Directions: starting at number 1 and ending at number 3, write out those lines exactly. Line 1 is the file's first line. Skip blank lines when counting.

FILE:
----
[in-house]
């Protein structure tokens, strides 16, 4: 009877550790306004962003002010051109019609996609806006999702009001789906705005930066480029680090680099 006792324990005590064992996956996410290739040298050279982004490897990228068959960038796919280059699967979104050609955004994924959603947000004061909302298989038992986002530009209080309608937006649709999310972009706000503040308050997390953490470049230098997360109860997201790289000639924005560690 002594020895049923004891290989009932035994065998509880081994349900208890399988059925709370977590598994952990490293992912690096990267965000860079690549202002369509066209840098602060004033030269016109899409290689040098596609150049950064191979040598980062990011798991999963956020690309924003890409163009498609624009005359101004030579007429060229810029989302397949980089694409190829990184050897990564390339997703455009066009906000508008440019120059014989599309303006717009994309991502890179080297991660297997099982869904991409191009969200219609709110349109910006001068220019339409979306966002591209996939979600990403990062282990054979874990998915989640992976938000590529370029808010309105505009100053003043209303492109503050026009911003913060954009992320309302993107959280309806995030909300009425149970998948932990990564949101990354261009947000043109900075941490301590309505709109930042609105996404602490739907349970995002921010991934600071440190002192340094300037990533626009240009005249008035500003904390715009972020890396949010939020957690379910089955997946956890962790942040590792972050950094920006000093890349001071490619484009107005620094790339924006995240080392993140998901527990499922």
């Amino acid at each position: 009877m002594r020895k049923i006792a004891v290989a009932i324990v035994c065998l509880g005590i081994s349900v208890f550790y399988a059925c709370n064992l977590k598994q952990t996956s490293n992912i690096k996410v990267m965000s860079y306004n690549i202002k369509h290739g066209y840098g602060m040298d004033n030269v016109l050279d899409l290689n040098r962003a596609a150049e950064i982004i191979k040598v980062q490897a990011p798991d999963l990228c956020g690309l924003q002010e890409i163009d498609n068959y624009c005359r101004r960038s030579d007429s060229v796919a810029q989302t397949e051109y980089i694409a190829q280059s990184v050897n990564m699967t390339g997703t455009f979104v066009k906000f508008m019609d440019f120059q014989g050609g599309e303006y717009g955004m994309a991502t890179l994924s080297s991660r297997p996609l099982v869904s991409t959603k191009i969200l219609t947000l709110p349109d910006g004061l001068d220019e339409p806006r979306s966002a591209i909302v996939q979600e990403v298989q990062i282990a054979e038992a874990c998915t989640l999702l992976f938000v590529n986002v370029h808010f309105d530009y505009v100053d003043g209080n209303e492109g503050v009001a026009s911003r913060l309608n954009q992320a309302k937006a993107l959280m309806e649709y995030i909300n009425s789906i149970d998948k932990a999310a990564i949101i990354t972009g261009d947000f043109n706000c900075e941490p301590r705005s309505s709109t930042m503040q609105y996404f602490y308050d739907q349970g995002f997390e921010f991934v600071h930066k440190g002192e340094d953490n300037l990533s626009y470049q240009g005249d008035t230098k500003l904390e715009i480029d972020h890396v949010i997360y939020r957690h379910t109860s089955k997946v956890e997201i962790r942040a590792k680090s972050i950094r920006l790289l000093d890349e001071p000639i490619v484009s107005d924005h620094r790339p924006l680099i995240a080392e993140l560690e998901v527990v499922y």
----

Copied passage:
[in-house]
């Protein structure tokens, strides 16, 4: 009877550790306004962003002010051109019609996609806006999702009001789906705005930066480029680090680099 006792324990005590064992996956996410290739040298050279982004490897990228068959960038796919280059699967979104050609955004994924959603947000004061909302298989038992986002530009209080309608937006649709999310972009706000503040308050997390953490470049230098997360109860997201790289000639924005560690 002594020895049923004891290989009932035994065998509880081994349900208890399988059925709370977590598994952990490293992912690096990267965000860079690549202002369509066209840098602060004033030269016109899409290689040098596609150049950064191979040598980062990011798991999963956020690309924003890409163009498609624009005359101004030579007429060229810029989302397949980089694409190829990184050897990564390339997703455009066009906000508008440019120059014989599309303006717009994309991502890179080297991660297997099982869904991409191009969200219609709110349109910006001068220019339409979306966002591209996939979600990403990062282990054979874990998915989640992976938000590529370029808010309105505009100053003043209303492109503050026009911003913060954009992320309302993107959280309806995030909300009425149970998948932990990564949101990354261009947000043109900075941490301590309505709109930042609105996404602490739907349970995002921010991934600071440190002192340094300037990533626009240009005249008035500003904390715009972020890396949010939020957690379910089955997946956890962790942040590792972050950094920006000093890349001071490619484009107005620094790339924006995240080392993140998901527990499922």
């Amino acid at each position: 009877m002594r020895k049923i006792a004891v290989a009932i324990v035994c065998l509880g005590i081994s349900v208890f550790y399988a059925c709370n064992l977590k598994q952990t996956s490293n992912i690096k996410v990267m965000s860079y306004n690549i202002k369509h290739g066209y840098g602060m040298d004033n030269v016109l050279d899409l290689n040098r962003a596609a150049e950064i982004i191979k040598v980062q490897a990011p798991d999963l990228c956020g690309l924003q002010e890409i163009d498609n068959y624009c005359r101004r960038s030579d007429s060229v796919a810029q989302t397949e051109y980089i694409a190829q280059s990184v050897n990564m699967t390339g997703t455009f979104v066009k906000f508008m019609d440019f120059q014989g050609g599309e303006y717009g955004m994309a991502t890179l994924s080297s991660r297997p996609l099982v869904s991409t959603k191009i969200l219609t947000l709110p349109d910006g004061l001068d220019e339409p806006r979306s966002a591209i909302v996939q979600e990403v298989q990062i282990a054979e038992a874990c998915t989640l999702l992976f938000v590529n986002v370029h808010f309105d530009y505009v100053d003043g209080n209303e492109g503050v009001a026009s911003r913060l309608n954009q992320a309302k937006a993107l959280m309806e649709y995030i909300n009425s789906i149970d998948k932990a999310a990564i949101i990354t972009g261009d947000f043109n706000c900075e941490p301590r705005s309505s709109t930042m503040q609105y996404f602490y308050d739907q349970g995002f997390e921010f991934v600071h930066k440190g002192e340094d953490n300037l990533s626009y470049q240009g005249d008035t230098k500003l904390e715009i480029d972020h890396v949010i997360y939020r957690h379910t109860s089955k997946v956890e997201i962790r942040a590792k680090s972050i950094r920006l790289l000093d890349e001071p000639i490619v484009s107005d924005h620094r790339p924006l680099i995240a080392e993140l560690e998901v527990v499922y």